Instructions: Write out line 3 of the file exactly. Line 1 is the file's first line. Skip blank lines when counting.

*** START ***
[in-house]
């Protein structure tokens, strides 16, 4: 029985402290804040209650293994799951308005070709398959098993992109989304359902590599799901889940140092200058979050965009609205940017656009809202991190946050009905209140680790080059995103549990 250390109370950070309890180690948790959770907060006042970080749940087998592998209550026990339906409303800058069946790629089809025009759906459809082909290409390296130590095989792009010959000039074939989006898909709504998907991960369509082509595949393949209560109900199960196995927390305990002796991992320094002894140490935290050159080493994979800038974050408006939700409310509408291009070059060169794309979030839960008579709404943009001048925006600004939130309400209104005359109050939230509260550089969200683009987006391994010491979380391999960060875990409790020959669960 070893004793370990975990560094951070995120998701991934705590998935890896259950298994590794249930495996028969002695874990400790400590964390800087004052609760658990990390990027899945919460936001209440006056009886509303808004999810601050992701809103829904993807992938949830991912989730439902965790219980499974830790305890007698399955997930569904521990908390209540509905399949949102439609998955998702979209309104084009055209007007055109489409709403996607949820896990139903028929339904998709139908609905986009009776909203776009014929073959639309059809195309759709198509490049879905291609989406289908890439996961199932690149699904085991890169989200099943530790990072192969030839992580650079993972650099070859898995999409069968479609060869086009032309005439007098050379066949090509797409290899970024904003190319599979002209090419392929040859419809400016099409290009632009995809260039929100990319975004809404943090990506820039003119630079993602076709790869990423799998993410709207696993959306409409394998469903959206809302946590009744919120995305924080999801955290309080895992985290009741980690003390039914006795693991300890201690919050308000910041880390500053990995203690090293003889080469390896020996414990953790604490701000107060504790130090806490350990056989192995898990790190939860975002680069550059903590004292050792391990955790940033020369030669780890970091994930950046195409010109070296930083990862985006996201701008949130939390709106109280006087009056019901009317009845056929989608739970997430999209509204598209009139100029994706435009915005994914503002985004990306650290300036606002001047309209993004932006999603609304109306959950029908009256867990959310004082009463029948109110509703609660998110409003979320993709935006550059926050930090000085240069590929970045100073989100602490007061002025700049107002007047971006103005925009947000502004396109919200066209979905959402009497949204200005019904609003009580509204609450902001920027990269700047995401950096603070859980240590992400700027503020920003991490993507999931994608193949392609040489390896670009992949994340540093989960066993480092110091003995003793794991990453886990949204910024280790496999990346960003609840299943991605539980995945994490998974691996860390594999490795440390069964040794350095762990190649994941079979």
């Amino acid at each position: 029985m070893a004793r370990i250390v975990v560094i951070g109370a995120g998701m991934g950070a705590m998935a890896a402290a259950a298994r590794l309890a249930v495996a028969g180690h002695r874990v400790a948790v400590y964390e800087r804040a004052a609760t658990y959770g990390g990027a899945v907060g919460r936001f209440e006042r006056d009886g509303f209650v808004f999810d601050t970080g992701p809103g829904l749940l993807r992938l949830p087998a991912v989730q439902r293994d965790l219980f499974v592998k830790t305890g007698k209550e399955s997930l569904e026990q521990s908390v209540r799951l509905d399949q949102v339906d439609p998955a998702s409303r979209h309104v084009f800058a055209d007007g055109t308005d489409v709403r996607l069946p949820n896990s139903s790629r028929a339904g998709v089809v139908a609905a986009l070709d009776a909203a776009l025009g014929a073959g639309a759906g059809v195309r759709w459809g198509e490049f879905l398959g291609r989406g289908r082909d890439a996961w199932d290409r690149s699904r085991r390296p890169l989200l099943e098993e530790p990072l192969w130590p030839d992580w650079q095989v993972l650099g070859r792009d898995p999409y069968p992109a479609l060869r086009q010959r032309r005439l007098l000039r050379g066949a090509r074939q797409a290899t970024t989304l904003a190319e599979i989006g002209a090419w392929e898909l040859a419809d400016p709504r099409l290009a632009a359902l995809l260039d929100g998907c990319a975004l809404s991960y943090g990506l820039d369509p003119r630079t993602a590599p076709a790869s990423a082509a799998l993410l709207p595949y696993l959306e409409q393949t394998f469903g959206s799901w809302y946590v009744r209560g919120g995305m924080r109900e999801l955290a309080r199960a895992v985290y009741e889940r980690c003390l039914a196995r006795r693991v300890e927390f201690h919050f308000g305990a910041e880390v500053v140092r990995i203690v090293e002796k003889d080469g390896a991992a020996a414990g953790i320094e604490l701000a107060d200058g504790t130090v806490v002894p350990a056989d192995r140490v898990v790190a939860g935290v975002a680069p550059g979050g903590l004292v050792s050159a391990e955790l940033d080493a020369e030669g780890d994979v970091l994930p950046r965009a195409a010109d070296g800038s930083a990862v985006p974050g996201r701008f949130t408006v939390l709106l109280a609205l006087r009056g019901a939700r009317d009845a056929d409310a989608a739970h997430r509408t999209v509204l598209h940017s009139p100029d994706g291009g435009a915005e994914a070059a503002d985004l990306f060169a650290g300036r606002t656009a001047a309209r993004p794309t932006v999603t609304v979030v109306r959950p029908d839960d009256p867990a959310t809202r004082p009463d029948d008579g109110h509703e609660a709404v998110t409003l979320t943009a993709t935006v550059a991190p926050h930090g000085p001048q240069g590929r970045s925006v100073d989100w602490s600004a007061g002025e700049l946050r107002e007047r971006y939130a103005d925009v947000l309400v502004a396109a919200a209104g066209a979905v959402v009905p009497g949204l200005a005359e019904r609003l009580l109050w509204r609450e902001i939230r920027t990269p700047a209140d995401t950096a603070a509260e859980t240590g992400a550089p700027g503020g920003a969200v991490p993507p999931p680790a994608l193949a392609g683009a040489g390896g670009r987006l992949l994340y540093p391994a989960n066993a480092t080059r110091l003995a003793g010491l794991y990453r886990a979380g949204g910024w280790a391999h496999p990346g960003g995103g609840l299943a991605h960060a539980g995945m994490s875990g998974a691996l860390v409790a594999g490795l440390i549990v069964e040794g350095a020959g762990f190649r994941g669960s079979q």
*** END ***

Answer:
């Amino acid at each position: 029985m070893a004793r370990i250390v975990v560094i951070g109370a995120g998701m991934g950070a705590m998935a890896a402290a259950a298994r590794l309890a249930v495996a028969g180690h002695r874990v400790a948790v400590y964390e800087r804040a004052a609760t658990y959770g990390g990027a899945v907060g919460r936001f209440e006042r006056d009886g509303f209650v808004f999810d601050t970080g992701p809103g829904l749940l993807r992938l949830p087998a991912v989730q439902r293994d965790l219980f499974v592998k830790t305890g007698k209550e399955s997930l569904e026990q521990s908390v209540r799951l509905d399949q949102v339906d439609p998955a998702s409303r979209h309104v084009f800058a055209d007007g055109t308005d489409v709403r996607l069946p949820n896990s139903s790629r028929a339904g998709v089809v139908a609905a986009l070709d009776a909203a776009l025009g014929a073959g639309a759906g059809v195309r759709w459809g198509e490049f879905l398959g291609r989406g289908r082909d890439a996961w199932d290409r690149s699904r085991r390296p890169l989200l099943e098993e530790p990072l192969w130590p030839d992580w650079q095989v993972l650099g070859r792009d898995p999409y069968p992109a479609l060869r086009q010959r032309r005439l007098l000039r050379g066949a090509r074939q797409a290899t970024t989304l904003a190319e599979i989006g002209a090419w392929e898909l040859a419809d400016p709504r099409l290009a632009a359902l995809l260039d929100g998907c990319a975004l809404s991960y943090g990506l820039d369509p003119r630079t993602a590599p076709a790869s990423a082509a799998l993410l709207p595949y696993l959306e409409q393949t394998f469903g959206s799901w809302y946590v009744r209560g919120g995305m924080r109900e999801l955290a309080r199960a895992v985290y009741e889940r980690c003390l039914a196995r006795r693991v300890e927390f201690h919050f308000g305990a910041e880390v500053v140092r990995i203690v090293e002796k003889d080469g390896a991992a020996a414990g953790i320094e604490l701000a107060d200058g504790t130090v806490v002894p350990a056989d192995r140490v898990v790190a939860g935290v975002a680069p550059g979050g903590l004292v050792s050159a391990e955790l940033d080493a020369e030669g780890d994979v970091l994930p950046r965009a195409a010109d070296g800038s930083a990862v985006p974050g996201r701008f949130t408006v939390l709106l109280a609205l006087r009056g019901a939700r009317d009845a056929d409310a989608a739970h997430r509408t999209v509204l598209h940017s009139p100029d994706g291009g435009a915005e994914a070059a503002d985004l990306f060169a650290g300036r606002t656009a001047a309209r993004p794309t932006v999603t609304v979030v109306r959950p029908d839960d009256p867990a959310t809202r004082p009463d029948d008579g109110h509703e609660a709404v998110t409003l979320t943009a993709t935006v550059a991190p926050h930090g000085p001048q240069g590929r970045s925006v100073d989100w602490s600004a007061g002025e700049l946050r107002e007047r971006y939130a103005d925009v947000l309400v502004a396109a919200a209104g066209a979905v959402v009905p009497g949204l200005a005359e019904r609003l009580l109050w509204r609450e902001i939230r920027t990269p700047a209140d995401t950096a603070a509260e859980t240590g992400a550089p700027g503020g920003a969200v991490p993507p999931p680790a994608l193949a392609g683009a040489g390896g670009r987006l992949l994340y540093p391994a989960n066993a480092t080059r110091l003995a003793g010491l794991y990453r886990a979380g949204g910024w280790a391999h496999p990346g960003g995103g609840l299943a991605h960060a539980g995945m994490s875990g998974a691996l860390v409790a594999g490795l440390i549990v069964e040794g350095a020959g762990f190649r994941g669960s079979q």